You are obligated to speak loudly enough for others to hear.
You are obligated to listen for understanding.
You are obligated to agree or disagree (and explain why) in response to other people’s ideas.
Once the rules have been discussed, Ms. Carter consistently reminds her students of them, pointing out any infractions. Ms. Carter uses a color-coded discipline system in conjunction with these rights and obligations. Each student starts the day on green. A warning is given for misbehavior, and a further infraction results in a change to yellow. After one more warning, another infraction puts a student on red and the parent is called after school. If there is a serious infraction, she stops the class and has everyone turn to their Green Sheets to find the right or obligation that relates to that particular infraction. She then discusses that right or obligation at length with her students. Disrespectful comments get a warning. Repeat offenses get the offender a color change. Over a period of weeks, the rules become thoroughly internalized by her students and Ms. Carter rarely needs to refer to the Green Sheet. It remains a resource, however, available for review if discussions get off track.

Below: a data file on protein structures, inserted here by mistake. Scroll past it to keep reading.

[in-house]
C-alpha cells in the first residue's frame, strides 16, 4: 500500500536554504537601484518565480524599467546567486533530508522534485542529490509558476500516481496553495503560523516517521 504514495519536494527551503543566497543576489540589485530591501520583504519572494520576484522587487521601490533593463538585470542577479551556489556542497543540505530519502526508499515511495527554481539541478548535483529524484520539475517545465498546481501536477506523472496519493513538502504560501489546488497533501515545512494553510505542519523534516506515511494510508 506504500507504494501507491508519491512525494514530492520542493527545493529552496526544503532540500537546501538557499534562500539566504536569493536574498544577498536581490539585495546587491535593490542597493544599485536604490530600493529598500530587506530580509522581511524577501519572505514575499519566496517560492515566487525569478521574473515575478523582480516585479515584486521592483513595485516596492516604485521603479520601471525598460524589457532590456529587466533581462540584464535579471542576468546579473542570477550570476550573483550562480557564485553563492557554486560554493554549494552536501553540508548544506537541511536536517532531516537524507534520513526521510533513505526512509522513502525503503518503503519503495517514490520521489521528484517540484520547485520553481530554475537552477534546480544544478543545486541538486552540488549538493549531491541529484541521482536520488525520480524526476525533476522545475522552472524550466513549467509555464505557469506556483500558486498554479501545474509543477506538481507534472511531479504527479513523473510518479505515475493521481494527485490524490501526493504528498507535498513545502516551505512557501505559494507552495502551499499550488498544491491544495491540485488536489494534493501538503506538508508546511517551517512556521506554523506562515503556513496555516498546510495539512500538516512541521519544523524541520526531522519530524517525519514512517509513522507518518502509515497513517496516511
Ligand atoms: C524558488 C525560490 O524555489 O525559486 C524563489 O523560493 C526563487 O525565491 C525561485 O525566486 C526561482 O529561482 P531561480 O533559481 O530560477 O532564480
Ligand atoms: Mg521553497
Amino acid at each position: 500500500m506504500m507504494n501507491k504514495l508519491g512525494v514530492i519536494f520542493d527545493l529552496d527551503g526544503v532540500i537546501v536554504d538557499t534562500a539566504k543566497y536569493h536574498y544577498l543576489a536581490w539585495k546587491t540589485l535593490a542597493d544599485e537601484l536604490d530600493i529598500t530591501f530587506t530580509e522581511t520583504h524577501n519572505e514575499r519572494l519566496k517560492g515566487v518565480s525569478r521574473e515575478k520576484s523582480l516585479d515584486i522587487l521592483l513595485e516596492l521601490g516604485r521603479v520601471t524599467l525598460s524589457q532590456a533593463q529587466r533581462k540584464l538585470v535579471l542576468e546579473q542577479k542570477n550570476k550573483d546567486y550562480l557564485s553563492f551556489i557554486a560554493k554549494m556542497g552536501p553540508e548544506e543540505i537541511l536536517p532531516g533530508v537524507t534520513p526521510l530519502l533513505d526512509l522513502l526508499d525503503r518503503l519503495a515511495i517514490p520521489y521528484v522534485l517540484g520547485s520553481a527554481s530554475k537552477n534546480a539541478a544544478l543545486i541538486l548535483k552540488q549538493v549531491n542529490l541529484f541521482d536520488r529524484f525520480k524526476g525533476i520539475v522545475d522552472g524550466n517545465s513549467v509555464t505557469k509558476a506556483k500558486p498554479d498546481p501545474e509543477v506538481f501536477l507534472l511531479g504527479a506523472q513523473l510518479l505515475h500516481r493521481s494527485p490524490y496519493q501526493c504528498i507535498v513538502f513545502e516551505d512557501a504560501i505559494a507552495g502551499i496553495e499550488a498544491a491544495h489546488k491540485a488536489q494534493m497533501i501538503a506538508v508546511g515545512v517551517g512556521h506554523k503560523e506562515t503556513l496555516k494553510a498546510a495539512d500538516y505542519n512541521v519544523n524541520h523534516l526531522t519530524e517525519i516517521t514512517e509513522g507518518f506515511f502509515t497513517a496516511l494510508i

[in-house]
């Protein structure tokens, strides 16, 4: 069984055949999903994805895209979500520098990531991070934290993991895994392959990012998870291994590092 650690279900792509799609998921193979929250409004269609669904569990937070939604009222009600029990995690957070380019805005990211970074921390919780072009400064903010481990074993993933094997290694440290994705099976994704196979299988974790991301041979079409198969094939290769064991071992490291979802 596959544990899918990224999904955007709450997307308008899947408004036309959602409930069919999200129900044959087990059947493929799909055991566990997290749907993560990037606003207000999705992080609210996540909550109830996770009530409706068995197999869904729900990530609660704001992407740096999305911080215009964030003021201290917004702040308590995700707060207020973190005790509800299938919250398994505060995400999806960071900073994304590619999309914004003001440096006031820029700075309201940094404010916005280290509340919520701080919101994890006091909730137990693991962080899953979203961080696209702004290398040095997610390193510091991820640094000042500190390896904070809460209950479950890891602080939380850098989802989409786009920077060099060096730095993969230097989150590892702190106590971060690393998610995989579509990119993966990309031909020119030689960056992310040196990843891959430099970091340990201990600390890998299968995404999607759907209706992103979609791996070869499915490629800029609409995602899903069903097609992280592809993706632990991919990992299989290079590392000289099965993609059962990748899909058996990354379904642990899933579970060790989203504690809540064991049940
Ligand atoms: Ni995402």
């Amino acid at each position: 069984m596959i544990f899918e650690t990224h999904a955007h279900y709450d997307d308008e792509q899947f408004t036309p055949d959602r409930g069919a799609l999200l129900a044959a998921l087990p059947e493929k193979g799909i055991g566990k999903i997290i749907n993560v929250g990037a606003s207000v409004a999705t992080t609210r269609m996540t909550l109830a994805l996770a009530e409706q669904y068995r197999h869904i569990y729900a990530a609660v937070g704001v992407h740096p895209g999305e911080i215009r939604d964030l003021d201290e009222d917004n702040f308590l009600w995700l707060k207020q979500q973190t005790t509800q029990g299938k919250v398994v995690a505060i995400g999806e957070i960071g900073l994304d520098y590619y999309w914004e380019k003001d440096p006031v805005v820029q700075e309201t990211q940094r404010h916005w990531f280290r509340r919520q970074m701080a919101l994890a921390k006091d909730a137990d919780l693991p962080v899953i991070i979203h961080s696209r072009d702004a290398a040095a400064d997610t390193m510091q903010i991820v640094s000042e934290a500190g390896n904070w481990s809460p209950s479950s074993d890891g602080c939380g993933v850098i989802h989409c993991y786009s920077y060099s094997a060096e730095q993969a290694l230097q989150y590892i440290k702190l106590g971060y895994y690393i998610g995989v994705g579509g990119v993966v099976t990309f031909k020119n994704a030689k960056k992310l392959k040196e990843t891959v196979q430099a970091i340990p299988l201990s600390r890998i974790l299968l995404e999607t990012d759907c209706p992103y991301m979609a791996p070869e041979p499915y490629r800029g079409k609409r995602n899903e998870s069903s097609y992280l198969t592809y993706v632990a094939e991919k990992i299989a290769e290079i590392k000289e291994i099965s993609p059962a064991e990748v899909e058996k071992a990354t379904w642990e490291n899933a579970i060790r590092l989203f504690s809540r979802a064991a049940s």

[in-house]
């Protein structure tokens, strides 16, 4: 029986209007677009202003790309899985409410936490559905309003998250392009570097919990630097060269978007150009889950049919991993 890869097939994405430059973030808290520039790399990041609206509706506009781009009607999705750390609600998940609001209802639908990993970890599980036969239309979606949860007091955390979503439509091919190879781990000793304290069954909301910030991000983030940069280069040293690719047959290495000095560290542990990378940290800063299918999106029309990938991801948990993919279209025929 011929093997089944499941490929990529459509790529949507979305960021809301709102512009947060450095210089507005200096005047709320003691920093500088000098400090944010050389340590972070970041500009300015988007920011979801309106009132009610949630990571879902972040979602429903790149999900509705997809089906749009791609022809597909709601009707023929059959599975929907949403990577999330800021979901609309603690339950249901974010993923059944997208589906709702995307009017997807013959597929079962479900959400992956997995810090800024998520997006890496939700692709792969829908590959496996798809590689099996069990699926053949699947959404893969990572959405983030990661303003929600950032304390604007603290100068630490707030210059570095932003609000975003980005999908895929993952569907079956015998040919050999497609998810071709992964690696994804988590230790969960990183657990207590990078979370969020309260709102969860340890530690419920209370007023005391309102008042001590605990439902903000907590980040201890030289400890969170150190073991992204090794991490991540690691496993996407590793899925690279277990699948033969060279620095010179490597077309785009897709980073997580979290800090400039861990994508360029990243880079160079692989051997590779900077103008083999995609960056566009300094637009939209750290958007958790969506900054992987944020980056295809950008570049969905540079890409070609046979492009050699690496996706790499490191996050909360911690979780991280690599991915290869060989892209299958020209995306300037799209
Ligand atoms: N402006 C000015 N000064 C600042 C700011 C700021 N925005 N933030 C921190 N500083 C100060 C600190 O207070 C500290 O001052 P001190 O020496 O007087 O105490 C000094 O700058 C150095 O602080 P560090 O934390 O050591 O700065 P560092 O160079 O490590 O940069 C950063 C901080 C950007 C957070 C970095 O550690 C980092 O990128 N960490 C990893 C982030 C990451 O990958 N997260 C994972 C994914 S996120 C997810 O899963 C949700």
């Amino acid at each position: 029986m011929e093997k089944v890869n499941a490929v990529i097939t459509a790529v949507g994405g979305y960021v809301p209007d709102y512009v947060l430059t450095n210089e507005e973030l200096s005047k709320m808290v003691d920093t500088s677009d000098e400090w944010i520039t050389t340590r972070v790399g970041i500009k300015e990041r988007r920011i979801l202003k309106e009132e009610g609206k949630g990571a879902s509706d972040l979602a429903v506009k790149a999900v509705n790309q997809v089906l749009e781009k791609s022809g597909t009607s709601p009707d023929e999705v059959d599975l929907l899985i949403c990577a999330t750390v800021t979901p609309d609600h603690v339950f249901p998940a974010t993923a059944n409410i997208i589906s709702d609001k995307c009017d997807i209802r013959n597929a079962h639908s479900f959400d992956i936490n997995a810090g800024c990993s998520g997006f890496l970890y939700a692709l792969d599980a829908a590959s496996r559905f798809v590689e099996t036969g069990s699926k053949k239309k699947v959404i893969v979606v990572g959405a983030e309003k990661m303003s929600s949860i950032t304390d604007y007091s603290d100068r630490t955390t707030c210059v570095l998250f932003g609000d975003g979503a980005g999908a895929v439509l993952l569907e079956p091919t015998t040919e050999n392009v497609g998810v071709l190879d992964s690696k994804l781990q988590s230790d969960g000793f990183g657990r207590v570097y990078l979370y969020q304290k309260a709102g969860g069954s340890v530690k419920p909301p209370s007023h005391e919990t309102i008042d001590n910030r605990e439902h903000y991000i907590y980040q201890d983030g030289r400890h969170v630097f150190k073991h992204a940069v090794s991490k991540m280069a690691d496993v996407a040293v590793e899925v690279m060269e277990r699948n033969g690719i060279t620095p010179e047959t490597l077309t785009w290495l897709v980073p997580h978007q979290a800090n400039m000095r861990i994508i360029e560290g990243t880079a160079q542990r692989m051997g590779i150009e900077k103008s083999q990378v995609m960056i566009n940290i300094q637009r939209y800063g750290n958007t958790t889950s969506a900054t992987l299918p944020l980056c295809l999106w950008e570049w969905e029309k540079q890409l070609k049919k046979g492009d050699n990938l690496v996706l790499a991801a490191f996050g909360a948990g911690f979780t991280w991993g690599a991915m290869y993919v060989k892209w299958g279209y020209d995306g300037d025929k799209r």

Students know that she will keep enforcing the norms consistently, week in and week out. As a result, Ms. Carter’s class is known for its good behavior. In
addition, her students appear to be willing to ask questions, put forward their ideas, and respond fully and respectfully to each other’s questions. These are all signs that Ms. Carter has succeeded in making her classroom a safe place for students to engage in challenging academic thinking, problem posing, theorizing, and problem solving—by making their thinking visible to one another and to themselves.